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  • Interview: Meat Loaf — "I really wear my heart on my sleeve…"

    Mon, 10 May 2010 12:22:53

    Interview: Meat Loaf — "I really wear my heart on my sleeve…" - Meat Loaf sits down with ARTISTdirect.com editor and <i>Dolor</i> author Rick Florino for an exclusive interview about the story of <i>Hang Cool Teddy Bear</i>, his favorite characters, scaring QVC and a moment from <i>Bat Out of Hell</i>...

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    "How are you?" asks Meat Loaf with a warm and genuine smile.

    This man is one of rock 'n' roll's most legendary figures, and he's got manners that'd impress even the most polite of politicians.

    Then again, that's probably why Meat Loaf remains a crucial part of the collective pop culture consciousness. He's always thinking about someone else. That selflessness has translated in his music as well. Rather than following the standard of rock star self-indulgence in terms of lyrics and songwriting, Meat Loaf is a storyteller first and foremost.

    Everything he's ever done has woven a tale of a larger than life figure—especially his brand new album for Roadrunner Records/ Loud and Proud, Hang Cool Teddy Bear. In fact, Hang Cool Teddy Bear is Meat Loaf's most fully realized concept record to date, telling the story of one soldier. Meat Loaf's got a bevy of talented friends along for the ride, including Jack Black, Steve Vai, Jon Bon Jovi, Hugh Laurie and Brian May. Plus, everyone's favorite super producer, Rob Cavallo [Green Day, My Chemical Romance], sat behind the board, making for a rock 'n' roll journey and a half!

    Meat Loaf sat down with ARTISTdirect.com editor and Dolor author Rick Florino for an exclusive interview about Hang Cool Teddy Bear, his favorite film characters, scaring QVC and a special memory from the Bat Out of Hell days…

    You've always told stories on your albums, but Hang Cool Teddy Bear really elevates that tradition to a new level. Is storytelling especially important for your songs?

    It's always been that way! It's like B.C. and A.D. for me [Laughs]. People only know after JS—which is Jim Steinman [Producer, Composer]. That's my equivalent of A.D. If they knew before JS, the band I had in the '60s was all about storytelling. The songs we wrote weren't that great, but I wrote story songs like "I'm the Seventh Son." I wrote my first song, "Animal," when I was 13. "Animal" was also about a kid on the block. You didn't want to mess with him, if you did this is what was going to happen you. When I was in that band, any cover song we did was also a story song. The first time I ever sang a Jim Steinman song, it was a story song because that's what I do best. There are those out there who believe because Jimmy wrote in that style, that's when that all started for me, but it's not the case. I love Jim Steinman and everything about him [Laughs]. Sometimes, you get put in a box and they won't let you out of it though. You're in there forever. They punch holes in it so you can get air, but that's it. You're right though. I think Hang Cool Teddy Bear went ten steps more. If you look at Bat Out of Hell, it wasn't a concept record, but all of the songs were based on Steinman's musical, Neverland. Hang Cool Teddy Bear is a true concept record to the fact that every song is sung by the same character—24-year-old Patrick. If it were a musical, I wouldn't want to play that person [Laughs]. It'd be a bunch of work..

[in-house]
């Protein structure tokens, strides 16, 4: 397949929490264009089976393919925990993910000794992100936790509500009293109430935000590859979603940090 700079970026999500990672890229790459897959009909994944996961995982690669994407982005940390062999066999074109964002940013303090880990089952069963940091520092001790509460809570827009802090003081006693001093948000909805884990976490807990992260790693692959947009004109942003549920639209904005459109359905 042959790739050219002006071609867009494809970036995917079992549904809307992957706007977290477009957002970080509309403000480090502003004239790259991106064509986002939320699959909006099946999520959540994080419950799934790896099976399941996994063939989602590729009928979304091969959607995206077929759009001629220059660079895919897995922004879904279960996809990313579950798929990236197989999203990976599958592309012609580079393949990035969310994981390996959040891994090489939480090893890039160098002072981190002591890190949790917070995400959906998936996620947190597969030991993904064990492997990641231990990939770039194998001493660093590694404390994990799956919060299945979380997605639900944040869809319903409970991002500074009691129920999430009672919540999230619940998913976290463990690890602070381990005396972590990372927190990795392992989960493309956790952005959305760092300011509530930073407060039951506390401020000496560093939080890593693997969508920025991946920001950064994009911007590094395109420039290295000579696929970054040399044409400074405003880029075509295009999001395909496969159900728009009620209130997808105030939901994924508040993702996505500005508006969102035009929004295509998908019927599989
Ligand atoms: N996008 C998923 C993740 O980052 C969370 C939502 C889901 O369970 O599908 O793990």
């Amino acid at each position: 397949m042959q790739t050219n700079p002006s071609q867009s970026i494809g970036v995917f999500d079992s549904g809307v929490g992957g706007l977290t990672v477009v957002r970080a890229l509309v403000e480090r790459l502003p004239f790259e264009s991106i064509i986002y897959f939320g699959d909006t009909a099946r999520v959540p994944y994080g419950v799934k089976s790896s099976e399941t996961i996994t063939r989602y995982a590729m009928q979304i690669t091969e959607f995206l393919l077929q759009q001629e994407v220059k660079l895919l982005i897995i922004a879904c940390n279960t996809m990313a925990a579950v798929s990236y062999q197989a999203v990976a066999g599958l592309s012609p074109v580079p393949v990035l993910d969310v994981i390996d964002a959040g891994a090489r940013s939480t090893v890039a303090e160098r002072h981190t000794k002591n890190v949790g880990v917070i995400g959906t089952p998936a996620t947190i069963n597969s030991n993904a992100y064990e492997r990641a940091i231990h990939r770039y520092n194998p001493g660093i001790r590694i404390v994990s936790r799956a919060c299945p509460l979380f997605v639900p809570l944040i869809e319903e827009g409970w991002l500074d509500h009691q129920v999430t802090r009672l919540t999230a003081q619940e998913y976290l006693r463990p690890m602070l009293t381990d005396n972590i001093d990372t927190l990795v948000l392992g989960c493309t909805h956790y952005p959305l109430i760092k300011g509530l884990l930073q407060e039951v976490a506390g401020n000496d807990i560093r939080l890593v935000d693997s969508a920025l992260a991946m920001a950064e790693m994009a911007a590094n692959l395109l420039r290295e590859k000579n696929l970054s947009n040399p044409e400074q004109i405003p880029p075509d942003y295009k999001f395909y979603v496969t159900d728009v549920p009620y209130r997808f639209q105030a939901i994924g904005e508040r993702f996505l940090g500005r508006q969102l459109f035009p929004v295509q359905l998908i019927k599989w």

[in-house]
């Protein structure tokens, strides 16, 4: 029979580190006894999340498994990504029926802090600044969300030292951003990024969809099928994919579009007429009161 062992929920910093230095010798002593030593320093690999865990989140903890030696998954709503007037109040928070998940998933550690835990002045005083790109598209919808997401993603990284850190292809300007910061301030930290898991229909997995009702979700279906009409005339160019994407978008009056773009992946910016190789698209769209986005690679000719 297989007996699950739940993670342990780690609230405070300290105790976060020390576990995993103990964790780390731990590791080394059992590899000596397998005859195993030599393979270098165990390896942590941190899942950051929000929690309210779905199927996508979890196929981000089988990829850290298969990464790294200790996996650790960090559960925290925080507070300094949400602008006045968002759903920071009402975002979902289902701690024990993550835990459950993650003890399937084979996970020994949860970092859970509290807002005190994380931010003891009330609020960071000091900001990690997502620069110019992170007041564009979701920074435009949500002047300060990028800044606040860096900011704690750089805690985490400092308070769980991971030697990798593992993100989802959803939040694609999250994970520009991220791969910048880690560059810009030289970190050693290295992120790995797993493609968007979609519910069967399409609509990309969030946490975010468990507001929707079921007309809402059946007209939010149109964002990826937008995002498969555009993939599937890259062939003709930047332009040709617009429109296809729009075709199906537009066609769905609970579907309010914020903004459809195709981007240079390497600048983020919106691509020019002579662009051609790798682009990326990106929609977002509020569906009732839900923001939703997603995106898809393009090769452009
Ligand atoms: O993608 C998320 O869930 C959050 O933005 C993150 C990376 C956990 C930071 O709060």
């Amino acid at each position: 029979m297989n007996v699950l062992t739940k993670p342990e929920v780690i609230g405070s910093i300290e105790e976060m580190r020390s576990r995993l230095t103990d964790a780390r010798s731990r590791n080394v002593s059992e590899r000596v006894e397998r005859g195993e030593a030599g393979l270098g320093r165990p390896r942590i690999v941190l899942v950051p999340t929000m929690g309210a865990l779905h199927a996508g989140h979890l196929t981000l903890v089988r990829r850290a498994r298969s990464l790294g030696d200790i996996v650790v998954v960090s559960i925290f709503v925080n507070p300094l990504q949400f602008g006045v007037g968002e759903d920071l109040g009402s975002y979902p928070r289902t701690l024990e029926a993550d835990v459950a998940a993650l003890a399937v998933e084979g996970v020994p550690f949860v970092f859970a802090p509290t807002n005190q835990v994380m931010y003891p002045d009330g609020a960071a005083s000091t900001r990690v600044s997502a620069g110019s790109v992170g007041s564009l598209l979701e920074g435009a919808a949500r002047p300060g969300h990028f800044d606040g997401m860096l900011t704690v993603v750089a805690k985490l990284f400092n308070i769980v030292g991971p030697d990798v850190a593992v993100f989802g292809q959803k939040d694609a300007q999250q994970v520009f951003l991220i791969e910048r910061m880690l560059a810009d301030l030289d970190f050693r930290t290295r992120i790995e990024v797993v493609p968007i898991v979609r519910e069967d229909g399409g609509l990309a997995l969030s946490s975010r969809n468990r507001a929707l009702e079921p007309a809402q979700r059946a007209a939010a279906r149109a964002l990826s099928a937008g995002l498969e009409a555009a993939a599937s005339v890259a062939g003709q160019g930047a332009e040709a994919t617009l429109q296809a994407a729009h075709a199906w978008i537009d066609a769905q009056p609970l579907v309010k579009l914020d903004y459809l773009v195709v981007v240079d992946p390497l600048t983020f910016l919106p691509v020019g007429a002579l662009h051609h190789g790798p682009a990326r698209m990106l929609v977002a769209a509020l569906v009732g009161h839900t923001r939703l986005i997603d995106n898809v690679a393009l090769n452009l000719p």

Did the music instantly grab you?

    I'm going to go back to Rob Cavallo. He makes everybody better than they are. If you work with Rob, you become better than you actually are. He brings the best out of everyone, and he instills this incredible confidence. When you've got the caliber of players that we had on this record, you can feel the excitement coming from these tracks. The people that were playing the songs were getting into them because I'm so animated, and it's contagious. I really wear my heart on my sleeve, and I get truly excited. That's what it is live with the band. When I go out on stage, I'm excited to be there. I'm chomping at the bit and we're all screaming, yelling and carrying on. I'm animated in the studio—I'll get up and start jumping around. I'm 60-years-old and most people consider themselves far too cool ; I never have. Rob's confidence building added with me being me—the players got excited about the songs!

    Is this album particularly connected to Los Angeles?

    Yeah, it is connected to L.A. It's funny because the character Patrick is from Los Angeles.There's a song that's not on the record where he talks about the 101 Hollywood Freeway. His back story was definitely L.A. and most of the scenarios on the record when he's flashing forward all take place in L.A. too. "Like a Rose" takes place there. The images I was getting were in and around the Rainbow and the Whisky nowadays in modern times. "If I Can't Have You" was very much L.A. scene. "Losangeloser" was out in The Valley. The girl on the cover is a blonde-haired Sherry Lansing [Laughs]. That's what I called her! I said, "I want Sherry Lansing on the cover," because she was the queen of Hollywood. This story was before her, but I figured, "What the heck?!" The name of that piece of art is "Woman Is God." The Sherry Lansing resemblance is the sunglasses [Laughs].

    What speaks to you about Steve Vai's playing? His shredding fits your songs.